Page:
A bar of soap serves more purpose than just cleaning us! Here are some of our favorite uses for soap around the house.
What soap is to the body, laughter is to the soul.
A drawer will slide more smoothly and quietly if you rub both sides and the underside with soap.
To lubricate a stubborn zipper, rub soap on both sides while closed, then unzip it and rub soap over the opened teeth.
Protect windowpanes, doorknobs, hardware, glass doors, and switch plates when painting by coating them with soapsuds. Paint spatters will settle on the suds, and both can be washed away together.
A squeaky hinge gets the soap! Wedge moist soap between the doorframe and hinge, and work the door back and forth; also rub soap directly onto the hinge.
Place unwrapped soap in drawers, closets, and empty suitcases to prevent musty odors.
To make a saw slide more smoothly and easily, coat both sides with soap. The cutting edge will go through any wood much faster.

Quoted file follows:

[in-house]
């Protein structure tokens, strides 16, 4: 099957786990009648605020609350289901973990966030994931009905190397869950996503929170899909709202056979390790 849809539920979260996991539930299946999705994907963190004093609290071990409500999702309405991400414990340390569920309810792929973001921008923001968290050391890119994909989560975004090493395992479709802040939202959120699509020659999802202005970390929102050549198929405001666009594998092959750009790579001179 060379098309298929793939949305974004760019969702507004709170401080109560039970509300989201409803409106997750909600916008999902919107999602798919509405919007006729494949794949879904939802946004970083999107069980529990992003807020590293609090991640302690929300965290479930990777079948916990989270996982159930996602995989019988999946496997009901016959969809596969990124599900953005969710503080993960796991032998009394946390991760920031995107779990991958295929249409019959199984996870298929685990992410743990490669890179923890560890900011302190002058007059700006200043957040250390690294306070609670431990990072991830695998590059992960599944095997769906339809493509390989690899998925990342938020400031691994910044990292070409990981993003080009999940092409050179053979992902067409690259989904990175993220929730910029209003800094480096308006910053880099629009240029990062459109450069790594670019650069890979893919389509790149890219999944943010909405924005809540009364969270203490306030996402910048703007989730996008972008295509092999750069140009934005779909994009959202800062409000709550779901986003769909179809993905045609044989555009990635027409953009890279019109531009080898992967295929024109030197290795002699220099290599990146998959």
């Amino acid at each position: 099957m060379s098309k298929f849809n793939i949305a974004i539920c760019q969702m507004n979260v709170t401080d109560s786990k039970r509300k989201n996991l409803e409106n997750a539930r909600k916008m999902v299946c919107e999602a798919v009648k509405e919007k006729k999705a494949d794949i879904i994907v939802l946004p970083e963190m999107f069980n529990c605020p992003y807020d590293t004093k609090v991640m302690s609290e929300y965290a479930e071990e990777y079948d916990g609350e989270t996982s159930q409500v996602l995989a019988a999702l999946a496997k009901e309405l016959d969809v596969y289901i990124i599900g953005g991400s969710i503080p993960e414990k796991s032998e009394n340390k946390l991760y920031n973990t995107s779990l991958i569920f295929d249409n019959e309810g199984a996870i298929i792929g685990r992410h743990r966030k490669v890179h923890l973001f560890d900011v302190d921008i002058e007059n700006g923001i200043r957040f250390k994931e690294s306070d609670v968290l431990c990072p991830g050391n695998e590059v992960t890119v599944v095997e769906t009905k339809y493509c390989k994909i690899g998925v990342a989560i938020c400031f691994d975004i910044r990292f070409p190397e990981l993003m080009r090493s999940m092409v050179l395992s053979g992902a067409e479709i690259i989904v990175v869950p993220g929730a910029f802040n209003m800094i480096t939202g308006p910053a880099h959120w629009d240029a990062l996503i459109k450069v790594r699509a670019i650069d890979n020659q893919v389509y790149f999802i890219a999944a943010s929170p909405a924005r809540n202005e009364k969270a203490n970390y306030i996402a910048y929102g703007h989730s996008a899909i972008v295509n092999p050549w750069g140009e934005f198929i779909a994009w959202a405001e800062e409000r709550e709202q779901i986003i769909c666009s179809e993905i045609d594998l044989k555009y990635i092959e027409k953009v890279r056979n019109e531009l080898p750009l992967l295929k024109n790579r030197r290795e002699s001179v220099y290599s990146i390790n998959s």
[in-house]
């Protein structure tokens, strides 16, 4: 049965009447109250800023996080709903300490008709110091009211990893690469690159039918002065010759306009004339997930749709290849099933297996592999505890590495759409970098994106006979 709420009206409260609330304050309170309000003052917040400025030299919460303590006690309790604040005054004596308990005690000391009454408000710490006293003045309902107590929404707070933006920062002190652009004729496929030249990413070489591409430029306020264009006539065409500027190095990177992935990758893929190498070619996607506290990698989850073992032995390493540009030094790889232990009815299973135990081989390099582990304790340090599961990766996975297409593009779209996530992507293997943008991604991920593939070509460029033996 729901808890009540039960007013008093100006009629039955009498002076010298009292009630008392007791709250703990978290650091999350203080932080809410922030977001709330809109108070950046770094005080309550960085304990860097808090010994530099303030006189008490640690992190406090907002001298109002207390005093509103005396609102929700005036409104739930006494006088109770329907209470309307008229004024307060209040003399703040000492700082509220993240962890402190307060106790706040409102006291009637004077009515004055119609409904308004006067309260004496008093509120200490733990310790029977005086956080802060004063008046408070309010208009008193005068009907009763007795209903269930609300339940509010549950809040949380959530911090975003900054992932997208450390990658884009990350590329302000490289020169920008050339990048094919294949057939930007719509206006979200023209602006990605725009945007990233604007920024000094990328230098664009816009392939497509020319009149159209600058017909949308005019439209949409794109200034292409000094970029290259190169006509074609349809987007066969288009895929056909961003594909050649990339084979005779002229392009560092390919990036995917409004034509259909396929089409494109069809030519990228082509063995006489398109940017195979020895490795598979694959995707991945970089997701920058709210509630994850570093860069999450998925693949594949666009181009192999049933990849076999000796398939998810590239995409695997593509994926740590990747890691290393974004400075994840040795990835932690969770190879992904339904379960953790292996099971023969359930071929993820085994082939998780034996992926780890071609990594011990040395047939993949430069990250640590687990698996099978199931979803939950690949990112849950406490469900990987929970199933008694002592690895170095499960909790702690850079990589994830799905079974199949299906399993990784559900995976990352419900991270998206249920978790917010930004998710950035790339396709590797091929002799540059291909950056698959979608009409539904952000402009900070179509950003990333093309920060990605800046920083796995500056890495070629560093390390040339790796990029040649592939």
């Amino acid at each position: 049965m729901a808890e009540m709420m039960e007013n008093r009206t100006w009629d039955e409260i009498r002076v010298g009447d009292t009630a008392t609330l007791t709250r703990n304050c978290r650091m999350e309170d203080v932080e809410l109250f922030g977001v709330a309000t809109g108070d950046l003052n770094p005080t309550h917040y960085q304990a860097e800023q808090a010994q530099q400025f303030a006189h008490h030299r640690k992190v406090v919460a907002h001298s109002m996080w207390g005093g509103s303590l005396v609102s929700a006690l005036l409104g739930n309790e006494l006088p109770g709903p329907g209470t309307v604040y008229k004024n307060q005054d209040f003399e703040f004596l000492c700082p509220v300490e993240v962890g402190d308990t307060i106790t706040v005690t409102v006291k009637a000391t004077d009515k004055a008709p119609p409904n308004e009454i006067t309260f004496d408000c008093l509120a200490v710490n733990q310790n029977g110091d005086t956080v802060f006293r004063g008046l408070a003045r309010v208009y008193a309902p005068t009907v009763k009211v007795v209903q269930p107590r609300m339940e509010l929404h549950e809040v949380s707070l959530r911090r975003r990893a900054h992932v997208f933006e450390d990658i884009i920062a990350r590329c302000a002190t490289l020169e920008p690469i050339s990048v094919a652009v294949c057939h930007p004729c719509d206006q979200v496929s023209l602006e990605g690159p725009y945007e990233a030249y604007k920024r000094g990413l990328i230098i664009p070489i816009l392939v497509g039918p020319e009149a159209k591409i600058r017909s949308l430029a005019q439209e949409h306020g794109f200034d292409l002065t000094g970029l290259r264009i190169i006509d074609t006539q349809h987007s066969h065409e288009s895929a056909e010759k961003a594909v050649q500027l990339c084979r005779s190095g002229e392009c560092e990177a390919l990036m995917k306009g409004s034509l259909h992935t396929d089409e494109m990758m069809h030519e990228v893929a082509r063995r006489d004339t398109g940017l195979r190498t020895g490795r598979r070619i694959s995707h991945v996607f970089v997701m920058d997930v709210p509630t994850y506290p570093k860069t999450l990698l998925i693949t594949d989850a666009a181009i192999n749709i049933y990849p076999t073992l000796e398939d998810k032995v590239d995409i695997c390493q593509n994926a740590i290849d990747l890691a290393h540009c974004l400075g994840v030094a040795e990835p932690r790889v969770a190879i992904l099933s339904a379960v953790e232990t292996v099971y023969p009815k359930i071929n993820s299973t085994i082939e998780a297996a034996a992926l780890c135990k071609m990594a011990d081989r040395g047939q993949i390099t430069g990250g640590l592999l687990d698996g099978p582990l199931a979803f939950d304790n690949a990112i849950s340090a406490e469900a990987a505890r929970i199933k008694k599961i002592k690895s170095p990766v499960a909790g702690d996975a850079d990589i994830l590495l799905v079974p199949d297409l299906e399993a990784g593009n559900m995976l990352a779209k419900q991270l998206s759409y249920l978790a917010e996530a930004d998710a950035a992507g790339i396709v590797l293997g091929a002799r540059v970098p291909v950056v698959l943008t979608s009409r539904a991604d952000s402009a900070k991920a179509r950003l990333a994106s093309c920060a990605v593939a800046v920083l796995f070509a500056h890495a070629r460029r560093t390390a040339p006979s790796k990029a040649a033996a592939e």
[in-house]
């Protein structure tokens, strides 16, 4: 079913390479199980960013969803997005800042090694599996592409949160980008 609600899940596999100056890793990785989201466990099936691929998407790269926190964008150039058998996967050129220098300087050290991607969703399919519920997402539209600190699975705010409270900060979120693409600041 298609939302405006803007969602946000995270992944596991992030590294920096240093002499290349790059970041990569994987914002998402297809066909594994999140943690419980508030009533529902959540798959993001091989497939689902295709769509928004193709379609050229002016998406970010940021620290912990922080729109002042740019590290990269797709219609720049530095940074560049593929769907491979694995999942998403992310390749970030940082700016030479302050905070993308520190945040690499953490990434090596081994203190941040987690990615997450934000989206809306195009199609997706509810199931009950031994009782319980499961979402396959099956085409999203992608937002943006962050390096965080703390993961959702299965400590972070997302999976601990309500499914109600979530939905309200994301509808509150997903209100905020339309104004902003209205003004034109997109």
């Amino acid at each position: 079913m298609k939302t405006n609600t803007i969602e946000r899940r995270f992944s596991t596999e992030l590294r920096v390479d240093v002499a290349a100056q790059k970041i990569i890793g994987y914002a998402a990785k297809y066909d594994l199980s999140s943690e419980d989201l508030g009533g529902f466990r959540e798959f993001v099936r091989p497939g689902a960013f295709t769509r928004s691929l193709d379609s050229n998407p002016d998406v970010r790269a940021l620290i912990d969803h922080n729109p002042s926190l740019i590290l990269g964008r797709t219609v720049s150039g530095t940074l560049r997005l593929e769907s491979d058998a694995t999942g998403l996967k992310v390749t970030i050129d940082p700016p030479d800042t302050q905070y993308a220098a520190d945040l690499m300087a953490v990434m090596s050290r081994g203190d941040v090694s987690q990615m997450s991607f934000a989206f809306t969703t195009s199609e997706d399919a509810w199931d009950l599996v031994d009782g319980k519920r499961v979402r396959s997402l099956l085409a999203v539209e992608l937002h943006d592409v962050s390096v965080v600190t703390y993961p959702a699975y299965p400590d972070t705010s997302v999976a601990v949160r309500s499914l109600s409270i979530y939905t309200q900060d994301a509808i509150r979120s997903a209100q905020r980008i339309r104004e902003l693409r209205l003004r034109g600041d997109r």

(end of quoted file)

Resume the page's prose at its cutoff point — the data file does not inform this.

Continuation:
To halt squeaks in floorboards, work a little moist soap into the cracks between the boards.
Loosen a tight ring by rubbing soap over the finger. The ring will slide off when the hand is washed.
To pick up bits and pieces of broken glass safely, rub a damp bar of soap over the area where glass has splintered, then shave off the surface of the soap of which the glass has adhered. Wrap these soap “peelings” in newspaper and discard.
Prevent a watering can from dripping by rubbing moistened soap under the lip or spout.
To loosen a stiff door lock, lubricate the key by rubbing it with soap.
Rub sled runners generously with soap for a slicker ride.
Pins and needs will go through material more easily if you first stick them in a bar of soap.
To prepare paper logs for a cozy fire, roll old newspapers tightly into small logs, tie firmly, and soak them in soapy water. Stand them on end to drain and dry.
Planning to cook outdoors? First coat the bottom surfaces of pots and pans with soap; soot will wash off with the soap afterward.
To keep eyeglasses from steaming in cold weather, rub both sides of each lens with soapy fingers, and then polish.